“I love watching the number on my inbox climb well into the double digits.” said no hiring manager ever. “Triple digits?? Thrice as nice!”
Whether you’re the owner of a small business or a human resources professional for a mid-size corporation, your time is valuable. You simply cannot spend all day (and night!) answering questions about your open positions. A well-written job listing eliminates many questions from potential applicants and weeds out submissions from unqualified candidates. It saves you time and money.
The channels where you place your job listings are equally important. By listing your open positions on KSL Jobs, you receive a better response from local, qualified candidates. No need to weed through hundreds of resumes from out-of-state job seekers who really don’t want to relocate, only to find a handful of local candidates who really aren’t a good fit.
We know Utah. And Idaho. And what to write in a job posting to attract the right applicants. Use these pro tips to hire quickly, easily, locally — and affordably. The price for a 30-day listing on KSL Jobs is just $49!
1. Write to your ideal candidate
Knowing your audience is the first rule of any type of writing — comedy, sales, social media and recruiting. And the best job listings are a combination of all of the above. A generic description attracts generic job seekers. “People are not your most important asset. The right people are,” writes Jim Collins, author of Good to Great: Why Some Companies Make the Leap and Others Don't. Think about the personality traits that your most successful employees have, as well as what skills would complement your team’s strengths, when writing your job listing so you can find the right person.
Creative agency seeking marketing copywriter. Applicants should have at least three (3) of the following: impeccable grammar, interesting things to say on every subject, a passionate distaste for the Oxford comma and a dune buggy you’ll let the creative director borrow. Does this sound like you? How big are the tires? Okay, the buggy is negotiable, but non-boring writing isn’t. The position requires writing and editing all sorts of copy about a multitude of topics for several different brands, so adaptability and creativity are musts.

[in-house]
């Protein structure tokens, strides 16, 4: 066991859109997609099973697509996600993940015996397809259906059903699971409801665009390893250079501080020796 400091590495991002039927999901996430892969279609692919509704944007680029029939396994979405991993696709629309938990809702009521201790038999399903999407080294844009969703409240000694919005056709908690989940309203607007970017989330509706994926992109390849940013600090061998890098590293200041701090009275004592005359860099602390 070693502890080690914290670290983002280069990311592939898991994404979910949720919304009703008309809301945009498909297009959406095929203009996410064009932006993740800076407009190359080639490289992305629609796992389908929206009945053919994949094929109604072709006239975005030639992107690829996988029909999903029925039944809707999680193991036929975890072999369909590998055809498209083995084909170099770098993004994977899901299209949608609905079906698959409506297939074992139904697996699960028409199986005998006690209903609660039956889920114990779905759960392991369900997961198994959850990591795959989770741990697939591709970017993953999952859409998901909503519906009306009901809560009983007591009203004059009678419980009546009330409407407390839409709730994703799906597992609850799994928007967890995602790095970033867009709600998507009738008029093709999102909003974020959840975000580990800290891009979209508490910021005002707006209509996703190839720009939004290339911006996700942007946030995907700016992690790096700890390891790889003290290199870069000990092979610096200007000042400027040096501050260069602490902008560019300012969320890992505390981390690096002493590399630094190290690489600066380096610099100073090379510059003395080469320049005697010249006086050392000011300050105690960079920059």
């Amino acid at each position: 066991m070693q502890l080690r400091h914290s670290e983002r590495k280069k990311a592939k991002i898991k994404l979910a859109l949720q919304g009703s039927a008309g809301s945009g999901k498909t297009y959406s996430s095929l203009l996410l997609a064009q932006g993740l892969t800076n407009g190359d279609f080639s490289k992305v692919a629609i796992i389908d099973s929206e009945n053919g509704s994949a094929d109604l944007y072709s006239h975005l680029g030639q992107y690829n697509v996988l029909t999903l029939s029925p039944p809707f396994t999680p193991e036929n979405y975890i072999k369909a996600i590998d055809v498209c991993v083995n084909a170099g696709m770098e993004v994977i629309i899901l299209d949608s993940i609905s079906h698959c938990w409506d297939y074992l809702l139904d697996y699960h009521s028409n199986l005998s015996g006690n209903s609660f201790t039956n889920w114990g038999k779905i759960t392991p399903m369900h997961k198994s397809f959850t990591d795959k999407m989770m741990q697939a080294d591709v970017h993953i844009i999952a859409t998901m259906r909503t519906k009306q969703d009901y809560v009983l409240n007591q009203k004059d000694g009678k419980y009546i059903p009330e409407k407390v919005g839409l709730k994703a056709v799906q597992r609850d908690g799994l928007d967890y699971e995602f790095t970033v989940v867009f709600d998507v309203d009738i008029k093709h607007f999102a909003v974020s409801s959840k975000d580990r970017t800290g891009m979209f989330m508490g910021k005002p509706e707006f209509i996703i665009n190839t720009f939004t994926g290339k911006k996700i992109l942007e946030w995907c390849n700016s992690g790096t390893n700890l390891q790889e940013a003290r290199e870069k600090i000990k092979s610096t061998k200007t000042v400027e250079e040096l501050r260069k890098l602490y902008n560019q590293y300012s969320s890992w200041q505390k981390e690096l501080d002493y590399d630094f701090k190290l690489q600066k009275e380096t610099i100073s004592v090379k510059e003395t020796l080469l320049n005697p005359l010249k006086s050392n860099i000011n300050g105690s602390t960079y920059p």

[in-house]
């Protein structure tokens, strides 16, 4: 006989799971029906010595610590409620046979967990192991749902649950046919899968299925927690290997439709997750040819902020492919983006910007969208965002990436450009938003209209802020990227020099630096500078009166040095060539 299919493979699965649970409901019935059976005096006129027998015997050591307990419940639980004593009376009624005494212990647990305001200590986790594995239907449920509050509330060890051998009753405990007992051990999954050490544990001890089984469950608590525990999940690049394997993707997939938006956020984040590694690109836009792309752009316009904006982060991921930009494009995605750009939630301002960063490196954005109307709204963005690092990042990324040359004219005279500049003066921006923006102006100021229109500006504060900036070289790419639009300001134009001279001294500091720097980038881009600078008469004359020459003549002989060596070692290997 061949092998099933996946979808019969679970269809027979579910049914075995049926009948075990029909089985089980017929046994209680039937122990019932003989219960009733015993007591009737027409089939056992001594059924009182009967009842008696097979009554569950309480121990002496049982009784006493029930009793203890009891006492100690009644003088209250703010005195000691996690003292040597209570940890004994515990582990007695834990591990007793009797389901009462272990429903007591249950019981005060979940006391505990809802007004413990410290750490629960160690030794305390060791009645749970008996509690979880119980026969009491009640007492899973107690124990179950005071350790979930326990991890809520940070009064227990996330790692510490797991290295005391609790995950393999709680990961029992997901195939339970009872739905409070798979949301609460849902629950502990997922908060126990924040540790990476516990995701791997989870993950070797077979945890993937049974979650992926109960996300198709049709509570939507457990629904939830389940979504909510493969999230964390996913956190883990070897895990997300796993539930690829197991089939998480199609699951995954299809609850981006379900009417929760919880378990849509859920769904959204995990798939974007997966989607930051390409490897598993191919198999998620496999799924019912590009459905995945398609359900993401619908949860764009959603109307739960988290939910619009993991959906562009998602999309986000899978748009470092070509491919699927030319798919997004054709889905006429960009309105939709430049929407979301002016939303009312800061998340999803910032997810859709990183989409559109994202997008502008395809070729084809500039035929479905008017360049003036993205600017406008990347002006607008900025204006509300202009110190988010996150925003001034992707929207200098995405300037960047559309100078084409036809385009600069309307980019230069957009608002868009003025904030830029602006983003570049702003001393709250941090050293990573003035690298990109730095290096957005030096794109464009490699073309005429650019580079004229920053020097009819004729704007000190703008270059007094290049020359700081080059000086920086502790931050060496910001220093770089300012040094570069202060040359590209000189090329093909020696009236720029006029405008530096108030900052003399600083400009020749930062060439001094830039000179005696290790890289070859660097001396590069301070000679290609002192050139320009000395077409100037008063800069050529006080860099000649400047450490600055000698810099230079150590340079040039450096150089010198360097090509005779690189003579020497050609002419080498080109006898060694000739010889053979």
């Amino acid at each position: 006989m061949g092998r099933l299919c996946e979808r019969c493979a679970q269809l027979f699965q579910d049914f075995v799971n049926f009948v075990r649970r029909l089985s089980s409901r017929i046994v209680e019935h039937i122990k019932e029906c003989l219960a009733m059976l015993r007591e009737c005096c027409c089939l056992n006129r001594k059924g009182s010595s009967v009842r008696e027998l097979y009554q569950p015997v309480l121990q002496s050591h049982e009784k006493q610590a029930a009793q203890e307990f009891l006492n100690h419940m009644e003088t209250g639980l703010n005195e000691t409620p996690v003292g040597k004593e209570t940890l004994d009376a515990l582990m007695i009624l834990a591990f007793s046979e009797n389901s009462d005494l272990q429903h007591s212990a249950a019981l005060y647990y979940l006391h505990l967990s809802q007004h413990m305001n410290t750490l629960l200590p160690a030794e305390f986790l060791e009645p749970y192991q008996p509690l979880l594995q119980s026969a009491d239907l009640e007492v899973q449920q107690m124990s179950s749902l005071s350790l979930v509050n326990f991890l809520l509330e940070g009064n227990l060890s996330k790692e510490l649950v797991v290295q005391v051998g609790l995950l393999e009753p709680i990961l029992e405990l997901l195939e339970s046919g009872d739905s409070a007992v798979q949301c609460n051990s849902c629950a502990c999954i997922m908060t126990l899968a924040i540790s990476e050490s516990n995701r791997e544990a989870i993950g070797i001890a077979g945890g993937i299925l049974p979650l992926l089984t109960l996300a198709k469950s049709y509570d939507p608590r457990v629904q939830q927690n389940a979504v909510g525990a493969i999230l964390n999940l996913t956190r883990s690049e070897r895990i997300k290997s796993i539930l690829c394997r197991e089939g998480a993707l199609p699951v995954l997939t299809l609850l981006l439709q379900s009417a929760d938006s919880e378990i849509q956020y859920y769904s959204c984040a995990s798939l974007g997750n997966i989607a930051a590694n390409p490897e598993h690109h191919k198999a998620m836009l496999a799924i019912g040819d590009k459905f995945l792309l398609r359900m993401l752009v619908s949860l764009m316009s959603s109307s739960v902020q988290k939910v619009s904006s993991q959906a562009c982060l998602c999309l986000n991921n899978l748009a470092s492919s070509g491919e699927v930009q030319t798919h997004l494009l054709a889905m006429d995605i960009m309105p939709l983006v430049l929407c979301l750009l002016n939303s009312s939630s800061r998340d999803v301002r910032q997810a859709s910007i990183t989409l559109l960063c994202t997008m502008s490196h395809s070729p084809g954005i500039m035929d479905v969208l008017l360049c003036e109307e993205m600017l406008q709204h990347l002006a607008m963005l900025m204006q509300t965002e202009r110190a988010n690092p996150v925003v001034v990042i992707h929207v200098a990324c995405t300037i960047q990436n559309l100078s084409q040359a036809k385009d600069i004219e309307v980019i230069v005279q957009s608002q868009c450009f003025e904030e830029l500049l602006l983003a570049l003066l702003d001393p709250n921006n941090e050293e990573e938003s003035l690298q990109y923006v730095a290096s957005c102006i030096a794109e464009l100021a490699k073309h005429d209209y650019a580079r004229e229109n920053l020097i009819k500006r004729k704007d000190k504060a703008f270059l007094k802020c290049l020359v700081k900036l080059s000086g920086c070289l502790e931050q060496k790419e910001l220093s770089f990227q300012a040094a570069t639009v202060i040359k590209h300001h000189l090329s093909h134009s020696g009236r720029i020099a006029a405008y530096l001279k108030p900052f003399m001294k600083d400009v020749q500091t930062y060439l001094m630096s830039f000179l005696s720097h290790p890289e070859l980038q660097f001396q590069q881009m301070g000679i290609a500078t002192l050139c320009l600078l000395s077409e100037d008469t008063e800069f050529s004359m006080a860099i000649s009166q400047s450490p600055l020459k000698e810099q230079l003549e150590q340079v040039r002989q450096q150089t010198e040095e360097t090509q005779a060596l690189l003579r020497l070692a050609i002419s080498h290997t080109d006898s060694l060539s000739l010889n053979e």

It’s also important to know what members of your target audience value most in a job. Generation Z, for instance, tends to look for jobs with supportive leadership that offer new learning opportunities. Millennials, on the other hand, often value flexibility and work/life balance more than anything else. If you aren’t sure what to highlight, an informal survey of your current employees could help you identify key selling points.
2. Get candidates excited about working for your organization
Company culture and perks are more important than ever. Why should someone specifically seek out employment with your company? Are your warehouse employees eligible for tuition reimbursement? Is there a pool table in your open-concept office? It’s up to you to sell candidates on your company and give them reasons to apply for your positions rather than those of competitors. KSL Jobs makes it easy to communicate popular perks at a glance by adding badges to your listing:
- Work remote
- Dog friendly
- Unlimited PTO
- Flexible work schedule
- Fitness center
- Tuition reimbursement
- Flexible dress code
- Onsite medical
- Stock options
- Start up
- Travel opportunities